The above image is my favorite capture from the viewing station. I had been here before, but in the autumn. The view feels very different in winter. I caught myself marveling at the fact that this scene is only minutes away from residential areas and less than 30 minutes from my own home. The Little Rouge Creek winds its sinewy way through the valley. One can almost see pioneers or First Nations peoples of old, setting up camp near the water's edge.
The towers and power lines are a stark reminder that mankind will insinuate itself into all aspects of the natural environment, at his own convenience. But if you use a longer lens, or look a little bit to the left or right, you can imagine the valley is pristine.
I was not alone on the trail, of course, so I decided every once in a while to include fellow travellers in my compositions. I think a couple of them may make it into my Adobe Stock portfolio of work.
The contrast of the fresh snow on dark branches and yellow-green needles made for some interesting compositions, almost fractal in nature. And while I like these renditions, I don't think they are the images I want. I default to a processing workflow that makes the scene as natural as I can make it, often without a deeper introspection as to what the image could be, when not documentary in nature. This is something I need to work on.
While I captured some decent landscapes on my walk, I was also treated to a bit of wildlife; this pileated woodpecker caught my attention at first because it was chirping away in the trees. I quickly located it as it hopped up a dead tree and I was able to switch from my landscape lens to my long telephoto to get several captures. My Olympus 100-400mm lens made these images possible, but at the cost of a much higher ISO (2000) to ensure there was no camera shake or subject movement.
Going My Way?
As I walked the trail, every so often I would see a lost glove or hat carefully hung on a branch waiting - no doubt in vain - for its owner to come looking. Heading back to the parking lot, I saw this red child's mitten, seemingly pointing the way back. This mitten was there on the start of my hike as well, but the viewpoint I had did not make me stop and think, originally. On the way back to the car, however, I still had my 100-400m lens attached to my camera, and the combination of focal length and new viewpoint, made me stop and compose this scene. The shallow depth of field provided by my zoom lens, along with the saturated colour of the mitten, add visual emphasis and interest, helping the lost article stand out in a sea of brown, grey and white.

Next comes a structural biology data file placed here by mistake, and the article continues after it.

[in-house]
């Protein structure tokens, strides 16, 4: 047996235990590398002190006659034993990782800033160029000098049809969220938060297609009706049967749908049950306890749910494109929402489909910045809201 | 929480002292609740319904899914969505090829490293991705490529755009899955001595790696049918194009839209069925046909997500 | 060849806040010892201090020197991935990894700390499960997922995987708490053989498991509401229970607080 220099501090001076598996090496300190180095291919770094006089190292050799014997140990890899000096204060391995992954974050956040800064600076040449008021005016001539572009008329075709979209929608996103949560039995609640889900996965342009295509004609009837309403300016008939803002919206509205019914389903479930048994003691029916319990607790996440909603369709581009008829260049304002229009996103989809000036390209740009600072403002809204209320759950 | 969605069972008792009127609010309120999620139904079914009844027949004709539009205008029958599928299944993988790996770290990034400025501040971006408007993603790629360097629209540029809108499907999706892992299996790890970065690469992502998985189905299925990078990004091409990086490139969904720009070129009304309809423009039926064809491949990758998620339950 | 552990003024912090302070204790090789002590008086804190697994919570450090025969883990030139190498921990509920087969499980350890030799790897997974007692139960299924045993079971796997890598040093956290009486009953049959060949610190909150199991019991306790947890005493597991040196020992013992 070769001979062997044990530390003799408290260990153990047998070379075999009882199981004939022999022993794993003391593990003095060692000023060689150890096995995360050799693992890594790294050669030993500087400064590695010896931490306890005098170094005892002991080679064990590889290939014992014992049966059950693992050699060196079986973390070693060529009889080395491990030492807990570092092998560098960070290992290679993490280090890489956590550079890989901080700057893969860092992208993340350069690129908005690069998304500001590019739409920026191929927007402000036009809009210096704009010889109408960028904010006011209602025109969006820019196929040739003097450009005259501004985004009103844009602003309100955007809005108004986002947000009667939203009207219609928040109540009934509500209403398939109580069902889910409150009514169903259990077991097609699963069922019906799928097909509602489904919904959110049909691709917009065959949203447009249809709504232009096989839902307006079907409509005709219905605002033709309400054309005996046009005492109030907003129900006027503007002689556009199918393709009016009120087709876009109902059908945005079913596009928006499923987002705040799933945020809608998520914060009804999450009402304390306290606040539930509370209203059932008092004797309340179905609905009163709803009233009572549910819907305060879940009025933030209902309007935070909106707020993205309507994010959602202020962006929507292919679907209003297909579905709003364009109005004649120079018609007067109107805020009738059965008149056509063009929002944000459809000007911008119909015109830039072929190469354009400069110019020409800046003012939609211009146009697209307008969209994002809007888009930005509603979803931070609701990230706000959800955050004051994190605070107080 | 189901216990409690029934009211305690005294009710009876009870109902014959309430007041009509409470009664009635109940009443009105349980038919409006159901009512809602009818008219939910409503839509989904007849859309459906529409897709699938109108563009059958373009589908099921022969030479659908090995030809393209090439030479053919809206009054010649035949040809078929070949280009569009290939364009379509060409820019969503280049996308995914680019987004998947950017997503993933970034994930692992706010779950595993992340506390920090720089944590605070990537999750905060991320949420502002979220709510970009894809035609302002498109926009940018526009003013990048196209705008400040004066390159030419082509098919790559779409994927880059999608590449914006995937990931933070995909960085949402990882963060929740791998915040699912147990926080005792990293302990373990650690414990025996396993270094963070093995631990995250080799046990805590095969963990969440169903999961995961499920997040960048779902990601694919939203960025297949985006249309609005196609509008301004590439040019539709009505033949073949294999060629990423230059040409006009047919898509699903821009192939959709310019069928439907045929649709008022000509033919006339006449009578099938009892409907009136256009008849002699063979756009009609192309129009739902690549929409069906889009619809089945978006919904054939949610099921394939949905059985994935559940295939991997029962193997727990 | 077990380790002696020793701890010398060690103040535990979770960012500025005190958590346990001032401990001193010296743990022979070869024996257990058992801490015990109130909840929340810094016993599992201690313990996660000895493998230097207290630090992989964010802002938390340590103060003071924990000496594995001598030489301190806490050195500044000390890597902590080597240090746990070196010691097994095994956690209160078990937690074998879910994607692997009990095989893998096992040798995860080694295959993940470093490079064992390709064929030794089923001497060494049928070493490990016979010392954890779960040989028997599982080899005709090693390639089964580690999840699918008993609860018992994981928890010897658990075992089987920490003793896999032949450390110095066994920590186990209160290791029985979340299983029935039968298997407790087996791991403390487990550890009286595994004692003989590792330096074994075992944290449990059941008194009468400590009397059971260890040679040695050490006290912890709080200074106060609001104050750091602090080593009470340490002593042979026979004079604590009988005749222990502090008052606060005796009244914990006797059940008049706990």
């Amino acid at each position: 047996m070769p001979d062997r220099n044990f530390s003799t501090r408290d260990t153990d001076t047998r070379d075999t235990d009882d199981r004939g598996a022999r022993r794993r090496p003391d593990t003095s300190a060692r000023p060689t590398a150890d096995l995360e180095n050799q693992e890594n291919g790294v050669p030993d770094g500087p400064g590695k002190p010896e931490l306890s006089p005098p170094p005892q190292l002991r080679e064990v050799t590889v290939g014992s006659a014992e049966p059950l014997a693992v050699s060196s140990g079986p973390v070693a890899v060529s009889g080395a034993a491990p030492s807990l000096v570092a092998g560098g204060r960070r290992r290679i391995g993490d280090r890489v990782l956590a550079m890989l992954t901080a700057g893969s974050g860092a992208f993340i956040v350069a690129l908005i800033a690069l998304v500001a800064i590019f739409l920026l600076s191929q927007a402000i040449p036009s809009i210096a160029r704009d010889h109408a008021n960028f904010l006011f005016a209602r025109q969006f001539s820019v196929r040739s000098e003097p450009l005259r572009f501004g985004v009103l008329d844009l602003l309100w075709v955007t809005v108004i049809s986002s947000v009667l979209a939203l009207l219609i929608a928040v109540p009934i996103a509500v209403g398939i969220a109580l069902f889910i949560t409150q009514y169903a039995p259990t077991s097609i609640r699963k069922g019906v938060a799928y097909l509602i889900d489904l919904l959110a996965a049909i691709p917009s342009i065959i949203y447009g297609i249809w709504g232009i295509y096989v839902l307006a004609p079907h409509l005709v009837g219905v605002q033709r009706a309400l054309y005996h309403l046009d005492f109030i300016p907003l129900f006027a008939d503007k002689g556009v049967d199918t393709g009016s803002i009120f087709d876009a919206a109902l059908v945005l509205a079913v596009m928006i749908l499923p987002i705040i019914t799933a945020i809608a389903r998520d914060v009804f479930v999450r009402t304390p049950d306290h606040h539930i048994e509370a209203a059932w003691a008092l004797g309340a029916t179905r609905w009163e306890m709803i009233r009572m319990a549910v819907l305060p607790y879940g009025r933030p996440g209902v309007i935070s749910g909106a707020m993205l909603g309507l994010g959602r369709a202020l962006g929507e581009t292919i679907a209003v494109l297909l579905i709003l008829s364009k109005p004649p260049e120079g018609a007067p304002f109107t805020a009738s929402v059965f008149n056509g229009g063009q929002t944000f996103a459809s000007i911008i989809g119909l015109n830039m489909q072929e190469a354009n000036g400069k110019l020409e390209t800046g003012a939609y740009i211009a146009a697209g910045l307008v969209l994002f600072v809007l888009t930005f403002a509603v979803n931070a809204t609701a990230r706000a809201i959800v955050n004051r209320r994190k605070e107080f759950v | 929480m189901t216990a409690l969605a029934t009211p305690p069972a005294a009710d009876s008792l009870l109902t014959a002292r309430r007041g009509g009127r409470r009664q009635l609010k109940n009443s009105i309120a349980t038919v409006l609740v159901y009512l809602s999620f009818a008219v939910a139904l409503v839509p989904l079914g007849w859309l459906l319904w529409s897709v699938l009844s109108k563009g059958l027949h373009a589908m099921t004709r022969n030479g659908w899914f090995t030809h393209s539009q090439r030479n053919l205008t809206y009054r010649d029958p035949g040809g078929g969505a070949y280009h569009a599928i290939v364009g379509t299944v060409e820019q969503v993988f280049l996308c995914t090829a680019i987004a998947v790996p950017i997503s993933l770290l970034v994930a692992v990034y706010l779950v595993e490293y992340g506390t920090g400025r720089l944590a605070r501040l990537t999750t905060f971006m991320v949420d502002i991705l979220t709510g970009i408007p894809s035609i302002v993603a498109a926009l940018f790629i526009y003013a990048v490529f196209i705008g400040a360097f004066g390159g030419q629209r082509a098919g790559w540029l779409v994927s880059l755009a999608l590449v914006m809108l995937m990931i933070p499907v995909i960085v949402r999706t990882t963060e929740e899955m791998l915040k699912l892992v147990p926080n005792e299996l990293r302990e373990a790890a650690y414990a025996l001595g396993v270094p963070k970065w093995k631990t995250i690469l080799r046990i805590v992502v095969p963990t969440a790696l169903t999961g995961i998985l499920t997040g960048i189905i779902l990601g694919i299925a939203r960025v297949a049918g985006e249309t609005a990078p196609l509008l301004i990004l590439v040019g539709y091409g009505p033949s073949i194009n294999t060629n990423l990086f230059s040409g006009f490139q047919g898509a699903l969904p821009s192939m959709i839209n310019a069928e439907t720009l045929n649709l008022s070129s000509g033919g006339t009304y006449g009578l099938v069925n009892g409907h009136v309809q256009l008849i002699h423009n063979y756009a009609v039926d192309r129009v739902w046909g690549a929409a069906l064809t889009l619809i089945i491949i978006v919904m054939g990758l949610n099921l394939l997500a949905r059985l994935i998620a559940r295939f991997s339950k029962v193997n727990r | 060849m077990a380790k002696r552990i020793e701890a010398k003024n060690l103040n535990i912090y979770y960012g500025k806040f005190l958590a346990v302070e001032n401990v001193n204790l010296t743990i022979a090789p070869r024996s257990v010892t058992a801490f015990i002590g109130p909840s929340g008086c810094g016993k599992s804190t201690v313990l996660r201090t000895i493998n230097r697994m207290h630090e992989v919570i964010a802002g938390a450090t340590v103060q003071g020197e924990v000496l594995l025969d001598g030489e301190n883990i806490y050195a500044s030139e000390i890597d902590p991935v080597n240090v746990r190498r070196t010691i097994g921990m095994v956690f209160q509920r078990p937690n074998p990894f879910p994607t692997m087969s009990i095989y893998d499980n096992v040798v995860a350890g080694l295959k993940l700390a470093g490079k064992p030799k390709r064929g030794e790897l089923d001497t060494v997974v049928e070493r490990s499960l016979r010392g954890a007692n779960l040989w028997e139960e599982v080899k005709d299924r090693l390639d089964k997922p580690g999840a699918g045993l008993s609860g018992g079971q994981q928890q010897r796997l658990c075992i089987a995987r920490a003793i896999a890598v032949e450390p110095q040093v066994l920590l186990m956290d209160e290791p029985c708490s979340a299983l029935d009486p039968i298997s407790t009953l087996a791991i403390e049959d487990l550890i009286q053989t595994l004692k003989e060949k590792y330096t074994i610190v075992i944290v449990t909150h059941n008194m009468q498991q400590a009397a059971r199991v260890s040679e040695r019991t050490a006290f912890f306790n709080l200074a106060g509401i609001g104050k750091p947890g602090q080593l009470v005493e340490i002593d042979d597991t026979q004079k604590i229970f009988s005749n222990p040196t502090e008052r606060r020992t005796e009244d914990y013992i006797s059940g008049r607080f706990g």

Cardinals
I love this image. There's a high-key feel to the scene that was definitely present on location, but I admit to "pumping it up" somewhat in post processing. A friend of mine told me that when she first saw the image, she thought the branches were full of cardinals. Wouldn't THAT have been a gorgeous sight!
My super zoom can focus quite close for a long lens (1.3M throughout the zoom range), giving me the ability to get some pretty tight shots of nearby objects as well as distant ones.
Only an overcast day could help define these subtle changes in tone, texture and color.  To me, it feels like a naturally occurring gradient.
I honestly couldn't decide which of these images I preferred. In both cases, we're seeing almost the same amount of fence, creating strong leading lines. 

On the left:

On one hand, the red jacket really pops and adds not just scale but a visual anchor point. The eye can't help but move to and rest on the hiker. I think the strong lines of the fence are powerful enough to help the eye continue past the hiker. On the other hand... well, it's a RED jacket. We have spot vs line along with a contrast of colour. 

On the right:

Slight changes in camera position, focal length, a new human element and a big change in orientation make the fence an even stronger graphic element, thanks to the converging lines of the fence and the eye moves right through down the path and out, perhaps only briefly resting on the person. The new hiker still gives a sense of scale, but also blends in more with the scene, almost unnoticed.
And now as I walk back to the car, I thank you for walking with me, even after the fact. I hope you enjoyed this trip and my visual treatment of it. Feel free to comment below.

And - Happy New Year!